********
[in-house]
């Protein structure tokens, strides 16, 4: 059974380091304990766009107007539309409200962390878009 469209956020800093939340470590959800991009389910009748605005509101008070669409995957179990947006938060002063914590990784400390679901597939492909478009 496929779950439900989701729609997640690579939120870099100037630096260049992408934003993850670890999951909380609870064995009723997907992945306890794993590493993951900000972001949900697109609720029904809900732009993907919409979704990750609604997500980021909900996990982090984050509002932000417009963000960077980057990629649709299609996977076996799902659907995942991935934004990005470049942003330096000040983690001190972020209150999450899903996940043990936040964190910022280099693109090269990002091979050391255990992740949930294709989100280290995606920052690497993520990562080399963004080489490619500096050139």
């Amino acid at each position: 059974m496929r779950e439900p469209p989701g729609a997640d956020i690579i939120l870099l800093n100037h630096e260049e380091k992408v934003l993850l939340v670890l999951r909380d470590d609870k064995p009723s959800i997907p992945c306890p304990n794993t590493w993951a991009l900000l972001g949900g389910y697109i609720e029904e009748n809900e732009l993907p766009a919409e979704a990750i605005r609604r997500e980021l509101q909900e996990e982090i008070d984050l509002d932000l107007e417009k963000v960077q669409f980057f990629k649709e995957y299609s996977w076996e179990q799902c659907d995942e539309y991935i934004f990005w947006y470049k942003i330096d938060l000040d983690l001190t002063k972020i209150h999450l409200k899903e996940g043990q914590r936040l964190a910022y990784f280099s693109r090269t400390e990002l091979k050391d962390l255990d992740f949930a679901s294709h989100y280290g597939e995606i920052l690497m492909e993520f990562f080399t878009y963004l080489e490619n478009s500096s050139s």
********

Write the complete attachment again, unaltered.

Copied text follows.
[in-house]
């Protein structure tokens, strides 16, 4: 059974380091304990766009107007539309409200962390878009 469209956020800093939340470590959800991009389910009748605005509101008070669409995957179990947006938060002063914590990784400390679901597939492909478009 496929779950439900989701729609997640690579939120870099100037630096260049992408934003993850670890999951909380609870064995009723997907992945306890794993590493993951900000972001949900697109609720029904809900732009993907919409979704990750609604997500980021909900996990982090984050509002932000417009963000960077980057990629649709299609996977076996799902659907995942991935934004990005470049942003330096000040983690001190972020209150999450899903996940043990936040964190910022280099693109090269990002091979050391255990992740949930294709989100280290995606920052690497993520990562080399963004080489490619500096050139």
């Amino acid at each position: 059974m496929r779950e439900p469209p989701g729609a997640d956020i690579i939120l870099l800093n100037h630096e260049e380091k992408v934003l993850l939340v670890l999951r909380d470590d609870k064995p009723s959800i997907p992945c306890p304990n794993t590493w993951a991009l900000l972001g949900g389910y697109i609720e029904e009748n809900e732009l993907p766009a919409e979704a990750i605005r609604r997500e980021l509101q909900e996990e982090i008070d984050l509002d932000l107007e417009k963000v960077q669409f980057f990629k649709e995957y299609s996977w076996e179990q799902c659907d995942e539309y991935i934004f990005w947006y470049k942003i330096d938060l000040d983690l001190t002063k972020i209150h999450l409200k899903e996940g043990q914590r936040l964190a910022y990784f280099s693109r090269t400390e990002l091979k050391d962390l255990d992740f949930a679901s294709h989100y280290g597939e995606i920052l690497m492909e993520f990562f080399t878009y963004l080489e490619n478009s500096s050139s």